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Fulton County set to help fight Walmart tax assessment challenge

Fulton County set to help fight Walmart tax assessment challenge

Johnstown city treasurer: Walmart-sought reduction would be "catastrophic"
Fulton County set to help fight Walmart tax assessment challenge
Photographer: Shutterstock

FULTON COUNTY  -- Fulton County has agreed to help the city of Johnstown defend itself against a property tax assessment challenge on one building and two other parcels in the Johnstown Industrial Park -- all owned by Walmart Inc.

Walmart wants to reduce the assessed value, for tax purposes, of its main distribution plant at 300 Enterprise Road from $39.5 million to $15.4 million. The retail giant also wants to reduce the assessed value of a parcel of land on Venture Drive from $369,500 to $144,000, and is moving to have the assessed value of a second parcel on Enterprise Road lowered from $319,700 to $144,000.

"Those are pretty sizable reductions that would have a pretty big impact on the total assessed value for the county, the city and the school district," said Fulton County Administrator Jon Stead. "Fulton County has had a standing policy that we've had for several years, that we will sometimes go in and work with local municipalities that are the actual assessing units, in this case the city, and offer legal assistance and actually financial assistance." 

Johnstown Treasurer Mike Gifford said that, if Walmart is successful in getting the assessments lowered by the amounts sought, it would blow a more-than $300,000 hole in the city's annual property tax levy. The tax levy -- the amount of revenue raised by property taxes -- is currently at $5.67 million.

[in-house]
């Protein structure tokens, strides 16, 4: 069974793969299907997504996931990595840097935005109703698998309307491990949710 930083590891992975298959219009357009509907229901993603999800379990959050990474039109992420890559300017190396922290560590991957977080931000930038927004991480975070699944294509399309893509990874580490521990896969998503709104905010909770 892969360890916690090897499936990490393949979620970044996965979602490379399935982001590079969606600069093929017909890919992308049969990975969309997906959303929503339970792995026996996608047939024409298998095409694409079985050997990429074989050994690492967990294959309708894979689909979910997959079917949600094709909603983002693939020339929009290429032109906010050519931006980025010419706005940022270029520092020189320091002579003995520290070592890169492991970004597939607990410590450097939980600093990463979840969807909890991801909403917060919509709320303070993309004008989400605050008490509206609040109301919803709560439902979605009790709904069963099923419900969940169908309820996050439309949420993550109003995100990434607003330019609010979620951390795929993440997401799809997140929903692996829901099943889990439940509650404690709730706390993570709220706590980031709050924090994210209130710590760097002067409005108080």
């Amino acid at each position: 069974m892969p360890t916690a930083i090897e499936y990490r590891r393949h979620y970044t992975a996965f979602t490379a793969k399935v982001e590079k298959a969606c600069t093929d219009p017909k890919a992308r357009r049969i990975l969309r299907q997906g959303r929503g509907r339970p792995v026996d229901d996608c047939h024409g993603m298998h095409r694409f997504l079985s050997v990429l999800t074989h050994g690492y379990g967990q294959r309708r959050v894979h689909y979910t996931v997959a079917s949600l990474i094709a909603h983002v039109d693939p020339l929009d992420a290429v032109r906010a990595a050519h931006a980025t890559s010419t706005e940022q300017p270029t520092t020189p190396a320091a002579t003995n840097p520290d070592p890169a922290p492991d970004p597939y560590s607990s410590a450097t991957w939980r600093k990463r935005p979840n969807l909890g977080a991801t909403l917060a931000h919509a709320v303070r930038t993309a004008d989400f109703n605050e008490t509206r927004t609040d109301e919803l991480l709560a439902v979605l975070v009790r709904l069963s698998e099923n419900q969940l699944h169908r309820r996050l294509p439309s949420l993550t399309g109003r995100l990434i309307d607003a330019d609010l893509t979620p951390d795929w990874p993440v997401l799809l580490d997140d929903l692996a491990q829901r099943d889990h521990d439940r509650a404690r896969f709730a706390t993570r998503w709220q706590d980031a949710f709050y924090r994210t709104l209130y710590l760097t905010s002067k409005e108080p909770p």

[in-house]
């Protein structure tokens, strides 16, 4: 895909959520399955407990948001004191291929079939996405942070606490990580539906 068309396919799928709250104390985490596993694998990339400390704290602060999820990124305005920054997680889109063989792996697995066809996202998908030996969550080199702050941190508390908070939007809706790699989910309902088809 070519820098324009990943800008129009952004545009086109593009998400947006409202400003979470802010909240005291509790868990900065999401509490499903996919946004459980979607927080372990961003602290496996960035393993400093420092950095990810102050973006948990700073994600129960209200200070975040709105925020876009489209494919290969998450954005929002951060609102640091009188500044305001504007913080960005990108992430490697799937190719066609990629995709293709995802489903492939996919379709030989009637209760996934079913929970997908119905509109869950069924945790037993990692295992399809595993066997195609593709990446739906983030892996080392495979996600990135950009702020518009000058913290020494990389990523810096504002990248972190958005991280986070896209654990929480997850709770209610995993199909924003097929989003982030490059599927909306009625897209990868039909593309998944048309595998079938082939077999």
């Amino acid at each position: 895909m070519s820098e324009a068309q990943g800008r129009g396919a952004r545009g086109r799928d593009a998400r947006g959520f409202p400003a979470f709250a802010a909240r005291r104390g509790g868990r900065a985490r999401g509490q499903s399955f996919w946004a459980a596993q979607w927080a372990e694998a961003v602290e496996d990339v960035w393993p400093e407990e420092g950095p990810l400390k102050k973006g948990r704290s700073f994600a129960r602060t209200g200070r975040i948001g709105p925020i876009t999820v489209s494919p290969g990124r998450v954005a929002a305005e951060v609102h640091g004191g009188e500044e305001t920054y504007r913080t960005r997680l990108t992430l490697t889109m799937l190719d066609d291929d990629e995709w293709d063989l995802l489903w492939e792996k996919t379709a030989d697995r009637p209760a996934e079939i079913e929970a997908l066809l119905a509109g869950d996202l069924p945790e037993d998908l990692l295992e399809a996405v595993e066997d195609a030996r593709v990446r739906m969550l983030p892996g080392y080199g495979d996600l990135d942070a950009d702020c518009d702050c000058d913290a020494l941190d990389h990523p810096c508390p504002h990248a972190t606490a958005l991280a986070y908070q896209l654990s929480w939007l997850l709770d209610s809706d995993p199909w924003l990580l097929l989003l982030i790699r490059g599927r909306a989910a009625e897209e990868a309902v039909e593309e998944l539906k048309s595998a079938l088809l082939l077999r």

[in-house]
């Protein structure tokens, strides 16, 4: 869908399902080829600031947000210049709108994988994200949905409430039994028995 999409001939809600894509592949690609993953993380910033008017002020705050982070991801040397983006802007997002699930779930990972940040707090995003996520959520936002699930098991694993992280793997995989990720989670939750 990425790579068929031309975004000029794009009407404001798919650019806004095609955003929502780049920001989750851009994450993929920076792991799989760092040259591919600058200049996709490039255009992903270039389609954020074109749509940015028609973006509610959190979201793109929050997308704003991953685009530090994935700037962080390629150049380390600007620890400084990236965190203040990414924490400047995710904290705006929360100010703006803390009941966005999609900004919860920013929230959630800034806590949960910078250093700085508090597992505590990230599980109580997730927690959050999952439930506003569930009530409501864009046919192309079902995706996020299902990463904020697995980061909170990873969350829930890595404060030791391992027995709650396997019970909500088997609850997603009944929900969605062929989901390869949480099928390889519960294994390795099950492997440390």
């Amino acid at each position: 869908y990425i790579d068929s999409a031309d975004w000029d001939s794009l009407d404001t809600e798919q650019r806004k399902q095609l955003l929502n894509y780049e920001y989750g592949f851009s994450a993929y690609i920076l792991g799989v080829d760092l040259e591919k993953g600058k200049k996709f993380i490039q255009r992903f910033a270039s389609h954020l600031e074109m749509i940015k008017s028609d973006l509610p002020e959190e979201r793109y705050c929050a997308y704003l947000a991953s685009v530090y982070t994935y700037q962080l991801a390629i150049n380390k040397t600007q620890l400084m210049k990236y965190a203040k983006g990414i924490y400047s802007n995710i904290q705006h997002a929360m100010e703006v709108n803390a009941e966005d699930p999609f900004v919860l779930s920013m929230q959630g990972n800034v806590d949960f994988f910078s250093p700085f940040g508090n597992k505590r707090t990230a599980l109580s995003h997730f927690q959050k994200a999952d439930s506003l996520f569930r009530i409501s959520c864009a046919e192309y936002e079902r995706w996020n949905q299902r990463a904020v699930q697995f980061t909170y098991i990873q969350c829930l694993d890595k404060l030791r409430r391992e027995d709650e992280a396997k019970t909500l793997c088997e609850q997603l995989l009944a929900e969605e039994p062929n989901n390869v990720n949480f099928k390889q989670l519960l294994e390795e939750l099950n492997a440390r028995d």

"For a budget our size, a loss like that would be catastrophic," Gifford said. 

The total assessed value of the Walmart Distribution Plant on 300 Enterprise Road has fluctuated in recent years. In 2013, Fulton County assessed the property for $35.7 million, with an equalization rate of 70 percent and a fair market value assessment of $51 million. 

After a successful property tax assessment challenge by Walmart in 2014, the assessment was lowered to $24.5 million, with an equalization rate of 73 percent and a fair market value of $33.5 million.

Another tax revaluation in the city of Johnstown in 2015 bumped Walmart's property tax assessment back up to $39.5 million, equal to its fair market value. 

Three years of taxes paid by Walmart to the county and city equate to:

  • 2016 -- city $448,720, county $334,960
  • 2017 -- city $489,405, county $329,825
  • 2018 -- city $498,885, county $342,860.

Fulton County Treasurer Terry Blodgett said it has been Fulton County's policy since 2013 to help municipalities, on a case-by-case basis, with property tax assessment challenges on properties assessed for more than $500,000. He said that, in some cases of town property where the tax rate may be low, the revenue at stake for the town could be hundreds of dollars, but the county could stand to lose thousands from tax assessment reductions.

He said the county only commits to assisting with the cost of the defense in proportion to how much revenue the county could lose. He said there have been about five tax assessment challenges Fulton County has assisted with since 2013.  

"I think this is the largest reduction I've seen," Blodgett said. "I believe Walmart has a policy of doing this every three years or so; that's what I've heard and been told by other places where they've done this."  

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